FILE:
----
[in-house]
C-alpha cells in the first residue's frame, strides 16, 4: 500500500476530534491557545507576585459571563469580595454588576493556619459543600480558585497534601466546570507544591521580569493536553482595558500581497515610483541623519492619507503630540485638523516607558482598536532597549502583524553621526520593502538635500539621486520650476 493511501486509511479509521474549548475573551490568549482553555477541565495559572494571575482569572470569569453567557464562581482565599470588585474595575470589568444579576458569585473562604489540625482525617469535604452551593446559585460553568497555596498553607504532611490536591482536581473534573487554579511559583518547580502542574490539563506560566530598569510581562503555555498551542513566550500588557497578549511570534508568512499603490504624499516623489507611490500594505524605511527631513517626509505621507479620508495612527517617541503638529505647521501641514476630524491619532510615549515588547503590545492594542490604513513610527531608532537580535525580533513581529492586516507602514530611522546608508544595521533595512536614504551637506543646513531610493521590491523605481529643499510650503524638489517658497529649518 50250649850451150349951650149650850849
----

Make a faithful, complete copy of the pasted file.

[in-house]
C-alpha cells in the first residue's frame, strides 16, 4: 500500500476530534491557545507576585459571563469580595454588576493556619459543600480558585497534601466546570507544591521580569493536553482595558500581497515610483541623519492619507503630540485638523516607558482598536532597549502583524553621526520593502538635500539621486520650476 493511501486509511479509521474549548475573551490568549482553555477541565495559572494571575482569572470569569453567557464562581482565599470588585474595575470589568444579576458569585473562604489540625482525617469535604452551593446559585460553568497555596498553607504532611490536591482536581473534573487554579511559583518547580502542574490539563506560566530598569510581562503555555498551542513566550500588557497578549511570534508568512499603490504624499516623489507611490500594505524605511527631513517626509505621507479620508495612527517617541503638529505647521501641514476630524491619532510615549515588547503590545492594542490604513513610527531608532537580535525580533513581529492586516507602514530611522546608508544595521533595512536614504551637506543646513531610493521590491523605481529643499510650503524638489517658497529649518 50250649850451150349951650149650850849